And seriously, thawing tomatoes almost peel themselves!  🙂


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71 thoughts on “Frozen Tomatoes to Sauce

    • Thank you, Stephanie! This method really came in handy this past summer because I really, really didn’t have the time to process them! But I will do this from now on! It was so cool to see the tomatoes literally shed their skins!

  1. I tried to do that with our tomatoes year before last and when they were thawing, they turned into these strange, almost gelatinous, blobs. It was sort of gross. The outsides were all rubbery. Did yours gets that way at all? I loved the idea because sometimes (most of the time) you don’t get enough tomatoes at one time to can or else they all come and you have no time. I would love to try it again, yours looked awesome and I don’t mind the seeds….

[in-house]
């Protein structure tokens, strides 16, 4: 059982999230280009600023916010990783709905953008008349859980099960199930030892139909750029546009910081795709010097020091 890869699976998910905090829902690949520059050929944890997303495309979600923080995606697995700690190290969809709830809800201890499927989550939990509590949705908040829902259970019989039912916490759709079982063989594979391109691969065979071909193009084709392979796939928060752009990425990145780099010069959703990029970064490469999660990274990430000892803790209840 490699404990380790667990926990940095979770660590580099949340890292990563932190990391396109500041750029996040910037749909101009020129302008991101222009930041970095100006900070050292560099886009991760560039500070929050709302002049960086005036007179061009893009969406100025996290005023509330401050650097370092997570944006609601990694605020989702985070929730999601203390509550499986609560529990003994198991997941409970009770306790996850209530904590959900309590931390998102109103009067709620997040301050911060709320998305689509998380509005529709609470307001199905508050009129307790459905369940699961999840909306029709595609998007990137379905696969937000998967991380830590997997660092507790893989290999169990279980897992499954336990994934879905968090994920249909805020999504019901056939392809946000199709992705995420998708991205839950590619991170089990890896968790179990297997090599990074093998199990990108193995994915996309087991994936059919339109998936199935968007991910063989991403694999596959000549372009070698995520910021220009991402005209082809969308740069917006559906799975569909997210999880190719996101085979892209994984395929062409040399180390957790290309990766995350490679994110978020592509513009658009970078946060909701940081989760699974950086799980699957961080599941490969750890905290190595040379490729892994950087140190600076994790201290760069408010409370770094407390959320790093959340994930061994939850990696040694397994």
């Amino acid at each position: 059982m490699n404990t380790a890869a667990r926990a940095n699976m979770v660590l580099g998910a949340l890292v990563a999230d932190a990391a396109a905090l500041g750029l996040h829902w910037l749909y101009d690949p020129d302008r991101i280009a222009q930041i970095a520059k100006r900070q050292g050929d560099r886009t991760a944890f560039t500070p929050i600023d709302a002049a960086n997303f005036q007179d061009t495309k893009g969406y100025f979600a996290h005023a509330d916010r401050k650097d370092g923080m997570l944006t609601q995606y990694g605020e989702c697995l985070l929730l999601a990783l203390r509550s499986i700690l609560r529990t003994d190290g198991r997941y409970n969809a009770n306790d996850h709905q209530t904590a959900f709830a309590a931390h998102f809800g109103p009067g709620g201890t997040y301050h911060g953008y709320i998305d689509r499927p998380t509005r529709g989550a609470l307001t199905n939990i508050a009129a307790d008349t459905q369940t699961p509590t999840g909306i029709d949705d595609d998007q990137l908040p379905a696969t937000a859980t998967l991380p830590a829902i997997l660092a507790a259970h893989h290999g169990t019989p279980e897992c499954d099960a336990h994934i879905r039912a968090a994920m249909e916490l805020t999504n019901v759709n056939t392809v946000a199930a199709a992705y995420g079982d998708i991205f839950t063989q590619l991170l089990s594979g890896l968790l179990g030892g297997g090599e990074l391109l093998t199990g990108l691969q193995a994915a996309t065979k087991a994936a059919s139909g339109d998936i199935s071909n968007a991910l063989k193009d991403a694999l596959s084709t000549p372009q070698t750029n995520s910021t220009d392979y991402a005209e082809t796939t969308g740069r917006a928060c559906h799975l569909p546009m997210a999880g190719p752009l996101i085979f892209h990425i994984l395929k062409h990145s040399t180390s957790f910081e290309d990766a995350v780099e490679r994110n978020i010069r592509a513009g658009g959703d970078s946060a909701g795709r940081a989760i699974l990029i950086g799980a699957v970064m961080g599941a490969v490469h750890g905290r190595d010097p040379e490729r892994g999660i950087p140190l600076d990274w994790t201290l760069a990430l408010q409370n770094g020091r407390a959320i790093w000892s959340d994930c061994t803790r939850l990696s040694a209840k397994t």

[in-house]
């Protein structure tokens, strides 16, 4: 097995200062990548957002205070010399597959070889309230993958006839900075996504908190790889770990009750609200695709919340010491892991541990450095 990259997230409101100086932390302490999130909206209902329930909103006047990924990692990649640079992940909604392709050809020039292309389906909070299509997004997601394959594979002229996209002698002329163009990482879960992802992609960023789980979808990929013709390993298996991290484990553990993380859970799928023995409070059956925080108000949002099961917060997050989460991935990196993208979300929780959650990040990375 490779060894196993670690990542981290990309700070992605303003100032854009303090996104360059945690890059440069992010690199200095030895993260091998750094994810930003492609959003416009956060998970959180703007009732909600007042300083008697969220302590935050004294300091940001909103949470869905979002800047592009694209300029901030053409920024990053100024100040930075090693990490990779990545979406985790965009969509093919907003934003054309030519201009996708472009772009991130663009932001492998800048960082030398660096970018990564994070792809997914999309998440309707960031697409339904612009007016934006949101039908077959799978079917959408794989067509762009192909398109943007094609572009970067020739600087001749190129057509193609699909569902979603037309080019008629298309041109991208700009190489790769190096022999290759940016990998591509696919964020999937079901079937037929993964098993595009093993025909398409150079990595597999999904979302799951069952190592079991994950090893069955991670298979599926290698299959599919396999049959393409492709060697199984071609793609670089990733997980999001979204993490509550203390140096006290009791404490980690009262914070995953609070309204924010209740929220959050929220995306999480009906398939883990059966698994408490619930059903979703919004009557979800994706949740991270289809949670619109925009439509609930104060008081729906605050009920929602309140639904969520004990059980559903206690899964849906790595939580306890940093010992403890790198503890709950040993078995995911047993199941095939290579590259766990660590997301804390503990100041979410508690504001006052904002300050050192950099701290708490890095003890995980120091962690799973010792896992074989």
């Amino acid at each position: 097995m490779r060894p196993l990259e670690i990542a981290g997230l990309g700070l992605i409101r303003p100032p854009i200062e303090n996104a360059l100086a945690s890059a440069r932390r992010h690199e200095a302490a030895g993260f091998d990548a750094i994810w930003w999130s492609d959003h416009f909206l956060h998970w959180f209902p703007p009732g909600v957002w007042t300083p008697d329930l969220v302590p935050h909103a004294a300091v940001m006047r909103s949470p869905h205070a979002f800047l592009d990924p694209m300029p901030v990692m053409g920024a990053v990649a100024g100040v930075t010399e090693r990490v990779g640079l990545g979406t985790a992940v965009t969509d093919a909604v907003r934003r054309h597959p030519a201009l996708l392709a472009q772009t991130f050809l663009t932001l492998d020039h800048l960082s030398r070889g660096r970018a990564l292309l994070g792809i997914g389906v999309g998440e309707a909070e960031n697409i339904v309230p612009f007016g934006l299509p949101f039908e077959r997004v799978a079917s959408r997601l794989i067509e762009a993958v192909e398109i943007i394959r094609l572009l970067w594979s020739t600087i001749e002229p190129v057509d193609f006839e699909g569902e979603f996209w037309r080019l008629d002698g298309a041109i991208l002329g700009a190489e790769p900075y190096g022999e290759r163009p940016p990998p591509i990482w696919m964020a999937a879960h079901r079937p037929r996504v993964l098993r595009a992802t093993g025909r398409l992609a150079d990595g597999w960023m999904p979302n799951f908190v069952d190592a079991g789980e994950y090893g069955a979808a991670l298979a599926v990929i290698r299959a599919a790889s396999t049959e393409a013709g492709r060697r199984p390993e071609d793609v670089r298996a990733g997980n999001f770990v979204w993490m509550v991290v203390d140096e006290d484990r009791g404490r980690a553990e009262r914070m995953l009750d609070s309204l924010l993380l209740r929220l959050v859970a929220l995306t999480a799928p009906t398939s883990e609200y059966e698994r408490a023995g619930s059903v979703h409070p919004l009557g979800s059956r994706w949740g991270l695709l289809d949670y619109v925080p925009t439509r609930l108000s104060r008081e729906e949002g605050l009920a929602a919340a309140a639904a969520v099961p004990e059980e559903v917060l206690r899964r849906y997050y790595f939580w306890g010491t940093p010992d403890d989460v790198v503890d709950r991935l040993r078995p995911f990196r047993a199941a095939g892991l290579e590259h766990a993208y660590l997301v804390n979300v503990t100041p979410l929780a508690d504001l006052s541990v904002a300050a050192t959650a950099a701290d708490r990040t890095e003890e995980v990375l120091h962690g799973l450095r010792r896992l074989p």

• To tell you the truth, I had them peeled and quartered before they were actually thawed all the way, so I’m not sure what they would have looked like when they were completely thawed. But, it really didn’t matter because they were destined to be tomato sauce anyway. In fact, I had so many tomatoes for this batch that I had to wait for the first ones in the pot to cook down a bit before I could add the last of the batch to the pot. I ended up simmering the tomato sauce for about 6 hours, and it reduced to about half by that time. And you can hardly see the seeds in the cooked sauce, so your are right, I don’t mind the seeds either! Thanks for stopping by Lauren Ann. I’m going to slide over to your blog and read it now!

        • You are so right! Isn’t that just the coolest thing? However, I have found it’s just as easy to let them thaw in a shallow bowl – that way you don’t lose any of the yummy juice that weeps out as the tomato thaws. I suppose if you took them fresh from the freezer and put them right under the faucet to peel, then put them into a bowl to continue thawing, you wouldn’t lose much juice. But, whenever I find a way to let nature do the work (thawing and peeling at the same time), I let her have her way. 😉 Call me lazy. Thanks for stopping by and commenting, Judy – I always love to hear from my readers!